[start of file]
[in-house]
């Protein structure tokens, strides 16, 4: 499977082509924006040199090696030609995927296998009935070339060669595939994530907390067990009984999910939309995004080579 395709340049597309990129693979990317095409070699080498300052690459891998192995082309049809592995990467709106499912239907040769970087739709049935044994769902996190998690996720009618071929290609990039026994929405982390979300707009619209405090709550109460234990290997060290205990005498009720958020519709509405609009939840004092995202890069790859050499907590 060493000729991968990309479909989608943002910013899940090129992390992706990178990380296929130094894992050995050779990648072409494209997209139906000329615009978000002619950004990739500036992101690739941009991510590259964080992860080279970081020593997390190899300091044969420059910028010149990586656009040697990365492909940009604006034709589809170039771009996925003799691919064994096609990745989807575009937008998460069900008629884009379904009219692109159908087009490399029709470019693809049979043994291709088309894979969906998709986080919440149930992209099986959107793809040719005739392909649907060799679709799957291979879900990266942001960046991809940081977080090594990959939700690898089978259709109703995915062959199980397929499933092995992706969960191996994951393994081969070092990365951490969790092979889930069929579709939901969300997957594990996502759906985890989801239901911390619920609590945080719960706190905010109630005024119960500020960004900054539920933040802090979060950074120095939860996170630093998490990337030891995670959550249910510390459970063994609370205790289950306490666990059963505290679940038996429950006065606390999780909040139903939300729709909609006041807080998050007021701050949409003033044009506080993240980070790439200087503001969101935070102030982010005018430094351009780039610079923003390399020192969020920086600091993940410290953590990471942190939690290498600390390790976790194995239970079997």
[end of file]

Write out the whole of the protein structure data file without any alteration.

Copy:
[in-house]
């Protein structure tokens, strides 16, 4: 499977082509924006040199090696030609995927296998009935070339060669595939994530907390067990009984999910939309995004080579 395709340049597309990129693979990317095409070699080498300052690459891998192995082309049809592995990467709106499912239907040769970087739709049935044994769902996190998690996720009618071929290609990039026994929405982390979300707009619209405090709550109460234990290997060290205990005498009720958020519709509405609009939840004092995202890069790859050499907590 060493000729991968990309479909989608943002910013899940090129992390992706990178990380296929130094894992050995050779990648072409494209997209139906000329615009978000002619950004990739500036992101690739941009991510590259964080992860080279970081020593997390190899300091044969420059910028010149990586656009040697990365492909940009604006034709589809170039771009996925003799691919064994096609990745989807575009937008998460069900008629884009379904009219692109159908087009490399029709470019693809049979043994291709088309894979969906998709986080919440149930992209099986959107793809040719005739392909649907060799679709799957291979879900990266942001960046991809940081977080090594990959939700690898089978259709109703995915062959199980397929499933092995992706969960191996994951393994081969070092990365951490969790092979889930069929579709939901969300997957594990996502759906985890989801239901911390619920609590945080719960706190905010109630005024119960500020960004900054539920933040802090979060950074120095939860996170630093998490990337030891995670959550249910510390459970063994609370205790289950306490666990059963505290679940038996429950006065606390999780909040139903939300729709909609006041807080998050007021701050949409003033044009506080993240980070790439200087503001969101935070102030982010005018430094351009780039610079923003390399020192969020920086600091993940410290953590990471942190939690290498600390390790976790194995239970079997």